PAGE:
I made the cactus by twisting together two shades of green pipe cleaners. Then I formed the pipe cleaners into a club shape with a projection on the bottom to stick into the soil unit. To help the cactus stand upright, I rammed a slender piece of bronze wire up inside it.

To make the soil unit, I filled a 1.5" diameter terra cotta pot with Aves Apoxie Sculpt most of the way. I snipped off small shreds of brown crinkle paper and stuck them to the top of the Aves Apoxie Sculpt to look like wood chips. Then I stuck the wire on the bottom of the cactus into the soil unit. When the Aves Apoxie Sculpt dried, I used hot glue and more "wood chips" to cover the areas where the soil unit showed.
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His shirt and vest do not fit well, but they do represent the type of clothes he should be wearing. Why do I get the feeling that Isabel is snickering to herself over Carter's style choices?
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One was Bering Lusk, my Harumika mannequin who went to visit Andrea a while, then came back when I decided that Isabel needed a lifesize doll. I discovered that Bering's arms popped out of their sockets, so I was able to dress her in actual clothes, as opposed to the strange tuck-and-wrap fabrics she was sold with.Read more... )
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New things since last time, going L to R, top shelf to bottom: Rement mushroom container with frog, 1:6 scale Vermont bicentennial license plate [scanned from personal collection], Rement vase of flowers, Rement orange pen [below vase], Mattel watch, Rement magnetic paperclip holder, Kitchen Littles mug with Rement utensil sticking out.

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I've gone off on a bookcase tangent. I'm trying to make its contents a little more interesting than just books, but generic enough so that the bookcase can be used as a general backdrop. I added three things today:Read more... )
I'd really like to stick some more office supplies in there. Possible additions include:
  • stapler
  • tape dispenser
  • calculator
  • pencil[s]
  • scissors
  • map of Vermont
  • box of playing cards
  • random money
  • candle[s]
  • CD[s]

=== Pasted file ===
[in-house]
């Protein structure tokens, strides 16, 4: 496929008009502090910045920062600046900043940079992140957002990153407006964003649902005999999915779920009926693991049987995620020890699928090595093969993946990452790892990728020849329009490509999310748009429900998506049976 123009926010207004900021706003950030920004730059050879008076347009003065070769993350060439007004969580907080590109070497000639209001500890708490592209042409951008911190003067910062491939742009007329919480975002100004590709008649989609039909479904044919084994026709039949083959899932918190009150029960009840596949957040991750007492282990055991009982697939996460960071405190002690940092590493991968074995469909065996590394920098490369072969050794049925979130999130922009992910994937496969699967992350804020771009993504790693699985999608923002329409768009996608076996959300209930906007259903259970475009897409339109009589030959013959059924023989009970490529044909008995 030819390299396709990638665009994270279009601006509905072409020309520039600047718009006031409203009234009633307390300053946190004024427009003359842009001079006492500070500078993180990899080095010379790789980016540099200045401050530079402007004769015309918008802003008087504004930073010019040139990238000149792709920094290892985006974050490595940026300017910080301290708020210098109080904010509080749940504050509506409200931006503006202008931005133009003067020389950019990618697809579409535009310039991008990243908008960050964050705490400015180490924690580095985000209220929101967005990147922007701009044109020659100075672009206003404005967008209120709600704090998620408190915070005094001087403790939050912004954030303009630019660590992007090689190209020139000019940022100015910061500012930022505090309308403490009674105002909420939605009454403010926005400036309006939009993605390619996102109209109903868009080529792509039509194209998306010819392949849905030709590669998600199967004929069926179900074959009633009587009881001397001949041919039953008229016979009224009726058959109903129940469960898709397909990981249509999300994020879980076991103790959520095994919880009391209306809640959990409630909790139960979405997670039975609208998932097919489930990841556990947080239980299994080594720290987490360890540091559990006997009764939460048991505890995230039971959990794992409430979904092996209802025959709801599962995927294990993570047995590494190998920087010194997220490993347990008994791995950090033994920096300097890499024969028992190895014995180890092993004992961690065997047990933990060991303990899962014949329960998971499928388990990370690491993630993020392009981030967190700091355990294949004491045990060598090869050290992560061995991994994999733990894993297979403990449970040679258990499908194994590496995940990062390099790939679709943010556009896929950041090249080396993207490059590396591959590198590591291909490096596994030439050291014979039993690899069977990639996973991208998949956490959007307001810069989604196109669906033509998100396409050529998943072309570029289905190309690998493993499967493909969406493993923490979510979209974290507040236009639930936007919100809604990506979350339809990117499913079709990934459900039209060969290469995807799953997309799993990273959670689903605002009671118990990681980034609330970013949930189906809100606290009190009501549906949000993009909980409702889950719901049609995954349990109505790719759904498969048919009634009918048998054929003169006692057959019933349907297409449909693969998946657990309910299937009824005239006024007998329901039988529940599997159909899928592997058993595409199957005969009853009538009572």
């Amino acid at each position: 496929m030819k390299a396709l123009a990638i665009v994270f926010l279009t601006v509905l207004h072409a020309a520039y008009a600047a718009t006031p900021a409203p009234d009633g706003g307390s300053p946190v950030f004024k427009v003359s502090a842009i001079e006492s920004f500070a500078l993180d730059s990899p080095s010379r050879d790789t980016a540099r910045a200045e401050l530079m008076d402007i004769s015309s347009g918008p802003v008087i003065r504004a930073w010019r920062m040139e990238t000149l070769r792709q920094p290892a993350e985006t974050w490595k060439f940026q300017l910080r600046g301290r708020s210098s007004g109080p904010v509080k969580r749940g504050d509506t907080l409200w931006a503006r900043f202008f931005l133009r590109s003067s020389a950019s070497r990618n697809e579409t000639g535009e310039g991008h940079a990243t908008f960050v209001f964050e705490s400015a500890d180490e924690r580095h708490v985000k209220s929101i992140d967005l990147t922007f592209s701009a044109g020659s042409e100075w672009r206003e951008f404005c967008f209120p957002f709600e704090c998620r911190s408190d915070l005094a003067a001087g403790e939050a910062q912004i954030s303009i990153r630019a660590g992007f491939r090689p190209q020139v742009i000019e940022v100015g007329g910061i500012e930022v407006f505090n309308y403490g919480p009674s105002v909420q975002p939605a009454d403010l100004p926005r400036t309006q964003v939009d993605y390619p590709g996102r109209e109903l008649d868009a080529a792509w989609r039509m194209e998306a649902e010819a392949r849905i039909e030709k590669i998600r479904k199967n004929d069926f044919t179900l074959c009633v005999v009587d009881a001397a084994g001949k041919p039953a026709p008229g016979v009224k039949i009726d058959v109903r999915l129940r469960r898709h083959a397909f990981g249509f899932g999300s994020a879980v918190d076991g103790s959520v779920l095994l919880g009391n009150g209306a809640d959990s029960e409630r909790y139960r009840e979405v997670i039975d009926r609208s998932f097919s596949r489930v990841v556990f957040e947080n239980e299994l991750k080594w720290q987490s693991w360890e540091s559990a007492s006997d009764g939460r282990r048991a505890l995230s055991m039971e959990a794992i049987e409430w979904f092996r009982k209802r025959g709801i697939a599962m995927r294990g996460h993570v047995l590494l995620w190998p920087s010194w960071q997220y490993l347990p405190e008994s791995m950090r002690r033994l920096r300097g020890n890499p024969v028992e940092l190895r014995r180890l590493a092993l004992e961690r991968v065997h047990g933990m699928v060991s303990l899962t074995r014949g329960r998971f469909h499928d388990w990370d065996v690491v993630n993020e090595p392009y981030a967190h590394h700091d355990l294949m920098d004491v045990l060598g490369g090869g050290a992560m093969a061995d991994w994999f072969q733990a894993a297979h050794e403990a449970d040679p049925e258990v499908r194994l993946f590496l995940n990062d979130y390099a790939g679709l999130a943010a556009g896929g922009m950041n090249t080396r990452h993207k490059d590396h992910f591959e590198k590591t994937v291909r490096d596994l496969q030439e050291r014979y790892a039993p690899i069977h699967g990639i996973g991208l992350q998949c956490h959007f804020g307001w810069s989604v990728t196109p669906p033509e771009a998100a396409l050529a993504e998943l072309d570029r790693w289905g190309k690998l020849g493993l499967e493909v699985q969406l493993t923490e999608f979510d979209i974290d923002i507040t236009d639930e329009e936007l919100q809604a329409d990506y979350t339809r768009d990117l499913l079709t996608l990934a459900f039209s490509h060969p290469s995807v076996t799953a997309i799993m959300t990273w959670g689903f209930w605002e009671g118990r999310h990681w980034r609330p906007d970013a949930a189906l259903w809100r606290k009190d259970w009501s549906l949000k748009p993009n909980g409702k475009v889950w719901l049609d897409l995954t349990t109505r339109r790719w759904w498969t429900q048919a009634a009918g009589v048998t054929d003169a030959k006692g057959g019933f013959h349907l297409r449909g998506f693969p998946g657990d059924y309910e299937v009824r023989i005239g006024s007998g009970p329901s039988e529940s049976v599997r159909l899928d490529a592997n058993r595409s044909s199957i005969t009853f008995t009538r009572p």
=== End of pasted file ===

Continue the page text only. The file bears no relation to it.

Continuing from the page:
• cell phone/smart phone
  • flyswatter [hah!]
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As I've mentioned before, bamboo drawer organizers make wonderful bookcases with little to no modification.

Make page blocks for dummy books by hot-gluing together "signatures" of balsa, foamcore or craft foam cut to size.

Don't forget to vary the dimensions of the dummy books. No one's library contains uniform volumes of all the same size.

Use scraps of paper sticking out from between "signatures" for bookmarks.

Create the impression of a diverse library by binding your dummy books in a variety of papers. Magazine pages and origami paper provide aesthetically pleasing patterns. Used cheap self-adhesive gift tags for trim, stripes and further differentiation.

While you're at it, don't forget to distribute colors and patterns randomly amongt the stacks. Very few people shelve according to the color spectrum. :p

For added realism, make it messy. [Tip for the lazy: Falling-over books take up more room than neatly stuffed shelves!] Have some books stick out further than others. A pile of books can act as a makeshift bookend. Try shelving some books on top of other books.

Use some sort of adhesive to keep the books on the shelves, particularly those that are falling over or leaning precariously.

See these principles in practice below.

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I really need to put him together. He's a cool guy, and Isabel needs her twin brother/best friend.